Mean: a post especially for Twin Cities area readers.

The Youth Performance Company is staging a play called Mean about how mean a kid's *friends* can be. Bullying, cruelty — all that crap. Remember being in grade school and/or junior high? You may have your own memories of that hell.

I am going to share with you two of mine.

I grew up in southern Minnesota in a very, very small town — population 585. There Bully7 were 25 kids in my class, so the groups and cliques were necessarily very small, too. In the spring of seventh grade, one day our girls' phy ed class went for a walk in the country instead of playing volleyball or whatever else we used to do. During that hour-long walk, certain of my *friends* decided that they would not talk to me. Ever.

It took a little while before I caught on, but by the next day I knew. I was being ostracized, and it was happening for — as far as I could tell — no reason. As far as I knew, I had not hurt anyone or been mean to anyone or done anything to warrant the silent treatment. It is possible that I had done something — FSM knows I was not the nicest person on the planet — but I never knew what it was and no one ever explained.

Eventually, days later, my *friends* began to speak to me if I spoke to them directly, but never again did I feel like I had any actual friends in that school. I spent two more hellish years there, then my family moved 250 miles away and I had the benefit of a fresh start. The move was related to my father's work and had nothing to do with my experience. I never told my parents or anyone else about it until years and years later.  High school in the new school was fine, but I still have the tiny scar from the actions of my *friends.* 

I was on the other side, too. I still remember the day in second grade when a couple other girls and I persisted in tickling and physically tormenting another girl for far too long during recess. I don't remember if she cried, but she certainly had reason to. We were bullying her. Mary, wherever you are, I have regretted that day for years.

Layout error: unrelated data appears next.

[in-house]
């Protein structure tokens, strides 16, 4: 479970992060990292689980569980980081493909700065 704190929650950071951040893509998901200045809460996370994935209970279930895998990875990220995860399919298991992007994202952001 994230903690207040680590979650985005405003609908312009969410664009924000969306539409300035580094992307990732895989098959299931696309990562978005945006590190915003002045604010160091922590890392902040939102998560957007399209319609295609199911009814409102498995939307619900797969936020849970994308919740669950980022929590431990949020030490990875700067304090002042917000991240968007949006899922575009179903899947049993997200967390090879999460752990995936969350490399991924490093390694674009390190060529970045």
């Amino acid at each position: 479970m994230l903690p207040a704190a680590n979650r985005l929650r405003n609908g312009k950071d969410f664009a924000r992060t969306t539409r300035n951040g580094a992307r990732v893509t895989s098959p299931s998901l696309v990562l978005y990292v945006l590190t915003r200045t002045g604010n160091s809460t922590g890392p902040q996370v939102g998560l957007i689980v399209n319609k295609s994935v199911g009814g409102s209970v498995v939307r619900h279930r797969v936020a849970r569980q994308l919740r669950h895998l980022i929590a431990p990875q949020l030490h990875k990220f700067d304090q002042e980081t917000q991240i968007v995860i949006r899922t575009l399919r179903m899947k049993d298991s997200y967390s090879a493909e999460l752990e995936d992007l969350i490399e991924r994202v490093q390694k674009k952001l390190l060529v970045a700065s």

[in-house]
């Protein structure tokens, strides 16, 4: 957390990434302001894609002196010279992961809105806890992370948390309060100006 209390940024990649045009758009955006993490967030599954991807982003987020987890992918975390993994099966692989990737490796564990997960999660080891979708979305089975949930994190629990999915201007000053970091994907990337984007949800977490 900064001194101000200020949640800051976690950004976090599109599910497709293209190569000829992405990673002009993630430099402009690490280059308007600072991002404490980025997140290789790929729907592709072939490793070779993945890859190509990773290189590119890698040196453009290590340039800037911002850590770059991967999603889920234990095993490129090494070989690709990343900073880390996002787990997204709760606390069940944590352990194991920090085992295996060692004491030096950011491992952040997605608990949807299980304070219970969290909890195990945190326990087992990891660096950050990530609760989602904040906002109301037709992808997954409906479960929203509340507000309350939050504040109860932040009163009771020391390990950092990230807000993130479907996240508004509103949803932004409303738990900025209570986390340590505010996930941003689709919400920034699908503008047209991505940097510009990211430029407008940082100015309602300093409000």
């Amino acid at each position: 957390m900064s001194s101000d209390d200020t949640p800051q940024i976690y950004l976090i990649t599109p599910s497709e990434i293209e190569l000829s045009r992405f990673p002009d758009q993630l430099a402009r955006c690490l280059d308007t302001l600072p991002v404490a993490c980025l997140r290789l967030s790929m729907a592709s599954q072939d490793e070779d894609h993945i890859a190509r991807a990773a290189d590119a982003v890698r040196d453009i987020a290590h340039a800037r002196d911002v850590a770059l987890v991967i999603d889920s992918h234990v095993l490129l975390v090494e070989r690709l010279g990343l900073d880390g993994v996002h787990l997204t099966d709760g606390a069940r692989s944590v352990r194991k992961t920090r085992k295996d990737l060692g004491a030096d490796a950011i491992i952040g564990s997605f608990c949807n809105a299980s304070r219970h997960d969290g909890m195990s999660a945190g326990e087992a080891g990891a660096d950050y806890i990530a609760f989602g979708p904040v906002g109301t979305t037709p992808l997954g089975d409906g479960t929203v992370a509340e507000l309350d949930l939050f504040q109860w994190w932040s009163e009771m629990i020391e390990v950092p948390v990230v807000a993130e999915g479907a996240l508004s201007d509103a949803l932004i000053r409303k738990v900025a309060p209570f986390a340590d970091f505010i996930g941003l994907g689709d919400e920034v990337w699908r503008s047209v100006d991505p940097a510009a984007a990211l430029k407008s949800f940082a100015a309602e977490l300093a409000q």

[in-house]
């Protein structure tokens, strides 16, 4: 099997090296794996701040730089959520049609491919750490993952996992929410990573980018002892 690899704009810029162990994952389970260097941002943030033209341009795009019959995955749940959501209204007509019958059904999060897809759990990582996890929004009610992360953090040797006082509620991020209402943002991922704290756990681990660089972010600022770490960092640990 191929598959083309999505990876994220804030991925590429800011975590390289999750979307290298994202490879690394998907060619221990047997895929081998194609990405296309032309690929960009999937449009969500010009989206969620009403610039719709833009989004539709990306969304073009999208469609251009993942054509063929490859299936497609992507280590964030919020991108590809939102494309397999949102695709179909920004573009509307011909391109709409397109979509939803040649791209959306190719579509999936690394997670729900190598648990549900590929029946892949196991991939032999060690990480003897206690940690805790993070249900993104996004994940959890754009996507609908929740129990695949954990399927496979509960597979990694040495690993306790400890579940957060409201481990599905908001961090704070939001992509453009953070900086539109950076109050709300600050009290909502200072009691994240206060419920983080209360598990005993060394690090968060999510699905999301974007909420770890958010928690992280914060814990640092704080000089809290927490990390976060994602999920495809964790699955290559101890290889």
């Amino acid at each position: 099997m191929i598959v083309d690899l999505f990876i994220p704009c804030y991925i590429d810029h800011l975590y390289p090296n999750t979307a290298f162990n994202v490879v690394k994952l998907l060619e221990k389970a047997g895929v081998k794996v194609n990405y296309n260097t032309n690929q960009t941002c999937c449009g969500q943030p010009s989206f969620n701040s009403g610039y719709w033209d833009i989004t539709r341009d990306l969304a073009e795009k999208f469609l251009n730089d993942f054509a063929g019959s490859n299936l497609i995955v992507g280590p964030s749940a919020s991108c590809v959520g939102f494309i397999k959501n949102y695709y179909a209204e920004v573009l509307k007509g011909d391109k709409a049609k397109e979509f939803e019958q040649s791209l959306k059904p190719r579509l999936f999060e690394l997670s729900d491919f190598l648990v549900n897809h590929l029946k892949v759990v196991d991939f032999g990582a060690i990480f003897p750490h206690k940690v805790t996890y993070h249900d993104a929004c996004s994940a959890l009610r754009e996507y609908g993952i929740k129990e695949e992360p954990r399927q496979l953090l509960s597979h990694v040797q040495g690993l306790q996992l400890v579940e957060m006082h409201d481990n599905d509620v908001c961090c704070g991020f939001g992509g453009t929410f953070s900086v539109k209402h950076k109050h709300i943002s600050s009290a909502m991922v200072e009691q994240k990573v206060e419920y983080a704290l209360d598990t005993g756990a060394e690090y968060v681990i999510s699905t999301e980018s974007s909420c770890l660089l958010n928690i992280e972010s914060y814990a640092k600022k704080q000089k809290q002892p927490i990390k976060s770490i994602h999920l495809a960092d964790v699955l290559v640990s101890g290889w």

The Youth Performance Theatre is giving two free tickets to a performance of this play to anyone who blogs about it, and that is what I am doing. I probably will not be able to attend a performance so I will try to find someone else who can. 

Go see the show. Encourage your friends to go. Help foster an atmosphere of civility in your world. Our children are depending on you.

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0 Responses to Mean: a post especially for Twin Cities area readers.

  1. Chris says:

    I read a bit about this play in Minnesota Monthly. I’m glad that people are working to raise awareness about bullying… I just wish that suicides hadn’t been the reason people started to pay attention recently. 😦

  2. Kim says:

    Thank you for this. Someone who needs these words will read them. You will make a difference.

  3. gayle says:

    I was a victim of bullying in school, just because I was shy and therefore socially awkward. Which just made me shyer and even more socially awkward. By the time I got to high school, I had almost perfected the art of being Invisible…

  4. Cookie says:

    People always talk about how bad boys can be, but I really think there is nothing crueler than girls. Unless it’s grown women who are still mean little girls at heart.

  5. Amanda says:

    I think every girl/woman has a story of when she was ostracized by a group. I liked that you shared a time when you were bullied as well as when you may have been considered a bully.

  6. Carrie K says:

    Do the bullying students get vaporized on stage? I don’t think I could watch that play without having a wartime flashback. I mean, elementary school. I still think that my ninth year was the worst I’ve ever had.

  7. AlisonH says:

    Boy does that sound familiar. I went through that, although thankfully only at a school bus stop. For months. The silent treatment from the older-than-me girls at that stop. I never did find out what it was about other than a pure power trip for the sake of it.
    I think in the end I grew up a nicer person because I sure didn’t want to be like that to anybody ever. I’m sorry you had to go through it too.

  8. kate says:

    I had no idea that being ostracized was such a common form of bullying. I’m from a very small town too… and when I was 13, a “representative” of the class took me aside and informed me that they (the whole class)had taken a vote and decided that none of them would speak to me again. It was horrible. Eventually, some months later, a small group relented and said that they felt awful about what was done. Sadly, there was no moving away for me and I had to complete highschool in the company of these people (who continued to turn on me at the drop of some imaginary hat…for years…). I’m still a little afraid of people…

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